10 Things You Didn’t Know about Duke Energy CEO Lynn Good

Lynn Good is the CEO, the President, and the Chairman of the Board for Duke Energy, which is an electric power holding company that focuses on the United States but has holdings in other countries as well. Currently, Good might be best-known to a lot of people for being one of the most highly-compensated women executives in the United States. Here are 10 things that you may or may not have known about Lynn Good:

1. Grew Up in Fairfield, OH

Good grew up in a place called Fairfield, which is now counted as one of the suburbs of Cincinnati. It is interesting to note that Fairfield is home to the Cincinnati Gymnastics Academy, which has produced more than one Olympic-level gymnast over the course of its existence.

2. Her Parents Were Educators

Both Good’s father and Good’s mother were educators. To be exact, her father was a teacher who went on to become a high school principal, while her mother was a teacher as well. Both of them told Good that there was no need for her to take up a traditional role, meaning that she was free to follow a path of her own choosing.

3. Went Into Accounting

Good studied accounting at university, so it should come as no surprise to learn that she went on to work at Arthur Andersen & Co., which was counted as one of the Big Five until its reputation was gutted by the Enron scandal in the early 2000s. Regardless, Good broke barriers by playing an important role in auditing, which eventually led to her taking charge of one of Arthur Andersen’s most important accounts.

4. Came to Duke Energy Via Cinergy Corp.

Following the fall of Arthur Andersen, Good managed to make a smooth transition to a senior leadership position at Cinergy Corp. As a result, when Cinergy Corp. performed a merger with Duke Energy, she winded up becoming the treasurer as well as the senior vice president of the resulting corporation.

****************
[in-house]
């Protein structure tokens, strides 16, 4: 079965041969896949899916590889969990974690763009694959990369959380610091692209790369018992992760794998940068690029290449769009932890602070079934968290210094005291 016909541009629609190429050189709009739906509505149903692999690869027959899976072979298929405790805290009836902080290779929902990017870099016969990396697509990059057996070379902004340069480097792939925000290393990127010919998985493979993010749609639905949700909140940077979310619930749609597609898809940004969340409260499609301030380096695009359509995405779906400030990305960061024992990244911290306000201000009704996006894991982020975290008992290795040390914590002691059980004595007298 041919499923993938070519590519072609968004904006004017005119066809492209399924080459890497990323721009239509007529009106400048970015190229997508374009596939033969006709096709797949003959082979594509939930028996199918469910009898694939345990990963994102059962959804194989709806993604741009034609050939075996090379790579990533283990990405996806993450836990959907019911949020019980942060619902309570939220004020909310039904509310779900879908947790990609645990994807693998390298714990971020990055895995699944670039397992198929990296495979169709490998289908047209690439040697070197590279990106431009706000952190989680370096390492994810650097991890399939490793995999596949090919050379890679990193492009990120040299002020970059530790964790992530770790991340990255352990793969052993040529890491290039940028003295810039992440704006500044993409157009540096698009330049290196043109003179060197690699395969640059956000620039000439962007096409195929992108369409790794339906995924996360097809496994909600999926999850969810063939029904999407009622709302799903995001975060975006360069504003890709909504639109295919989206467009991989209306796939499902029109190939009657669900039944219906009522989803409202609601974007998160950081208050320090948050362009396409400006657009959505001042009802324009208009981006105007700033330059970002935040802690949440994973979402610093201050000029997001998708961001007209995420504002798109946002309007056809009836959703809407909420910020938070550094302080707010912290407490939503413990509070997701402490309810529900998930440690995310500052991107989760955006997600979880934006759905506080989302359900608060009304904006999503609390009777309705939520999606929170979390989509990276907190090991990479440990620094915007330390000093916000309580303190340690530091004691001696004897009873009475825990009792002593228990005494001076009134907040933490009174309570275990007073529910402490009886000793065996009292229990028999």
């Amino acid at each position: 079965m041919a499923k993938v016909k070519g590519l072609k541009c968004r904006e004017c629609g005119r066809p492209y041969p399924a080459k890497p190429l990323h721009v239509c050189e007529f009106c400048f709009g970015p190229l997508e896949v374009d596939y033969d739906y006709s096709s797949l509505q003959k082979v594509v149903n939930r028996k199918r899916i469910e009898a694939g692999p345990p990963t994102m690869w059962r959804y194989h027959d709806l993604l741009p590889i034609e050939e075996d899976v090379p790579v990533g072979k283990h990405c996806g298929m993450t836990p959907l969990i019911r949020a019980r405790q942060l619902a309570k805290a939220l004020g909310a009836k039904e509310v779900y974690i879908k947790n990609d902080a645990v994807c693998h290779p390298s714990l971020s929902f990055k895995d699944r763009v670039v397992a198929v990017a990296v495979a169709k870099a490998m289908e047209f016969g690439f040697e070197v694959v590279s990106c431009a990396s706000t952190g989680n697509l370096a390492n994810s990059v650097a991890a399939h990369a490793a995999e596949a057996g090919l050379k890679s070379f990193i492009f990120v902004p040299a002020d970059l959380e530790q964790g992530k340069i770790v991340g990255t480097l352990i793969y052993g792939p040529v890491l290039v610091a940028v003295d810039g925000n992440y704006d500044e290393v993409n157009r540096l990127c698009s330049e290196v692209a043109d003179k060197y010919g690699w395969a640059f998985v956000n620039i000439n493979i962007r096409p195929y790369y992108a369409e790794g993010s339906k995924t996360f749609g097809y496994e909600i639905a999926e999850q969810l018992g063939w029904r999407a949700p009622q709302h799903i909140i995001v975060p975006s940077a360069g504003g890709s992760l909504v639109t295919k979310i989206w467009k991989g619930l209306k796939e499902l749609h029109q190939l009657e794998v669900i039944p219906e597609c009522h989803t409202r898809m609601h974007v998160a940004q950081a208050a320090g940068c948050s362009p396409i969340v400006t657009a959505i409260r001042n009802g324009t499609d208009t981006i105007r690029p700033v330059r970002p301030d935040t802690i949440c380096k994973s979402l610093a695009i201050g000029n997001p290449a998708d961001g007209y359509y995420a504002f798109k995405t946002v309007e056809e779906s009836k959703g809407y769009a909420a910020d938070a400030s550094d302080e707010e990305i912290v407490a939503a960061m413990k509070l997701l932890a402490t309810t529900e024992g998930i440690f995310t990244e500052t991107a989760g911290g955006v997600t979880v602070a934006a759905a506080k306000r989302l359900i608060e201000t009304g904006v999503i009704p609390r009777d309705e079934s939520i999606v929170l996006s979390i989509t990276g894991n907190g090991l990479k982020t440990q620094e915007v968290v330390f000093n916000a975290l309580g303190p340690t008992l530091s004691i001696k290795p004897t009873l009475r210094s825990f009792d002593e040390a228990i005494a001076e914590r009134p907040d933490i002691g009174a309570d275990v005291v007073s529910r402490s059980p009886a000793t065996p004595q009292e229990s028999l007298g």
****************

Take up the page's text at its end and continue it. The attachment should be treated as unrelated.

5. Took an Interest in Renewable Sources of Power

At Duke Energy, Good took an interest in renewable sources of power. In particular, she focused on both solar power and wind power, which is perhaps unsurprising when those are the two most convenient renewable sources of power for most locations.

6. Took an Interest in Carbon-Capture Tech

On a related note, Good has taken an interest in carbon-capture tech as well, which would be technologies that can be used to capture CO2 emissions from the consumption of fossil fuels for long-term storage in a less problematic form. Unfortunately, she has stated that while such tech would be very useful, not least because it could help keep fossil fuels viable for a while longer, it isn’t ready for practical use for the time being.

7. Became CEO Because of Merger

In 2011, Duke Energy struck a deal for a merger with Progress Energy. The terms of the merger meant that the Progress Energy CEO was supposed to replace the Duke Energy CEO in 2012, but when the time came, the Board of Directors fired the Progress Energy CEO before rehiring the Duke Energy CEO. As a result, the Board of Directors eventually struck a deal with the North Carolina authorities to choose a new CEO in 2013, thus resulting in Good’s rise to her current position.

8. Learned to Slow Down

Good has stated that in earlier times, her focus made her seem impatient to other people. Over time, she has learned to slow down, thus providing herself with a chance to learn more about the people with whom she works.

9. Doesn’t See Expertise As the Single Most Important Characteristic for Senior Leaders

It is interesting to note that Good doesn’t see expertise in a single subject matter to be the single most important characteristic for people in senior leadership positions at corporations. Instead, she believes that to be the ability to manage a diverse group of people, which makes sense because senior leaders are meant to, well, lead rather than do everything on their own.

10. Isn’t Defined By Her Career

The fall of Arthur Andersen has taught Good that she isn’t defined by her career. For her, this is liberating because it means that she can always just change her career if something bad happens to the corporation that she works for, which is an admirable bit of flexibility on her part.


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